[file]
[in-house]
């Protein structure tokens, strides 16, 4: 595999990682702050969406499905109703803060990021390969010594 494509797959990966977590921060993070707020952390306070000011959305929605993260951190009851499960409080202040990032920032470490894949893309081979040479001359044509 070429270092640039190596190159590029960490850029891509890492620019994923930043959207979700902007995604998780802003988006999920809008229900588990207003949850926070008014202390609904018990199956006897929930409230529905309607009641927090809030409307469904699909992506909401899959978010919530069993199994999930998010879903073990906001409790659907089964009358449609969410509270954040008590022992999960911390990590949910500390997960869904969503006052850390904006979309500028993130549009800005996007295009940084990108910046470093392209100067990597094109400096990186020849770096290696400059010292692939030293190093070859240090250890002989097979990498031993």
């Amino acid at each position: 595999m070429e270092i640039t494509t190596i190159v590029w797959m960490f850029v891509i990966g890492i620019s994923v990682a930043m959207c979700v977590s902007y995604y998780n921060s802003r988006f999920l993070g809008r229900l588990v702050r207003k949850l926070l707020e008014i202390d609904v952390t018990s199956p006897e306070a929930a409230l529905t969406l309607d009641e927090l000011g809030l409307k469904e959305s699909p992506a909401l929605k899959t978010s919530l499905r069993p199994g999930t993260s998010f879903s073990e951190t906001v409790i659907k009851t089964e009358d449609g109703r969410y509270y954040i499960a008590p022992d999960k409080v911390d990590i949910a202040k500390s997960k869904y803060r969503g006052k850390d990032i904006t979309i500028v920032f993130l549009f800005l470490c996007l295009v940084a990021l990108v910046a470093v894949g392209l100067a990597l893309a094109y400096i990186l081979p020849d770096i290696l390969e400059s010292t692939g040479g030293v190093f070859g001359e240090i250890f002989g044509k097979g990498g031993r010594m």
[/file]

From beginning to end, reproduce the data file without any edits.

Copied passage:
[in-house]
């Protein structure tokens, strides 16, 4: 595999990682702050969406499905109703803060990021390969010594 494509797959990966977590921060993070707020952390306070000011959305929605993260951190009851499960409080202040990032920032470490894949893309081979040479001359044509 070429270092640039190596190159590029960490850029891509890492620019994923930043959207979700902007995604998780802003988006999920809008229900588990207003949850926070008014202390609904018990199956006897929930409230529905309607009641927090809030409307469904699909992506909401899959978010919530069993199994999930998010879903073990906001409790659907089964009358449609969410509270954040008590022992999960911390990590949910500390997960869904969503006052850390904006979309500028993130549009800005996007295009940084990108910046470093392209100067990597094109400096990186020849770096290696400059010292692939030293190093070859240090250890002989097979990498031993």
């Amino acid at each position: 595999m070429e270092i640039t494509t190596i190159v590029w797959m960490f850029v891509i990966g890492i620019s994923v990682a930043m959207c979700v977590s902007y995604y998780n921060s802003r988006f999920l993070g809008r229900l588990v702050r207003k949850l926070l707020e008014i202390d609904v952390t018990s199956p006897e306070a929930a409230l529905t969406l309607d009641e927090l000011g809030l409307k469904e959305s699909p992506a909401l929605k899959t978010s919530l499905r069993p199994g999930t993260s998010f879903s073990e951190t906001v409790i659907k009851t089964e009358d449609g109703r969410y509270y954040i499960a008590p022992d999960k409080v911390d990590i949910a202040k500390s997960k869904y803060r969503g006052k850390d990032i904006t979309i500028v920032f993130l549009f800005l470490c996007l295009v940084a990021l990108v910046a470093v894949g392209l100067a990597l893309a094109y400096i990186l081979p020849d770096i290696l390969e400059s010292t692939g040479g030293v190093f070859g001359e240090i250890f002989g044509k097979g990498g031993r010594m």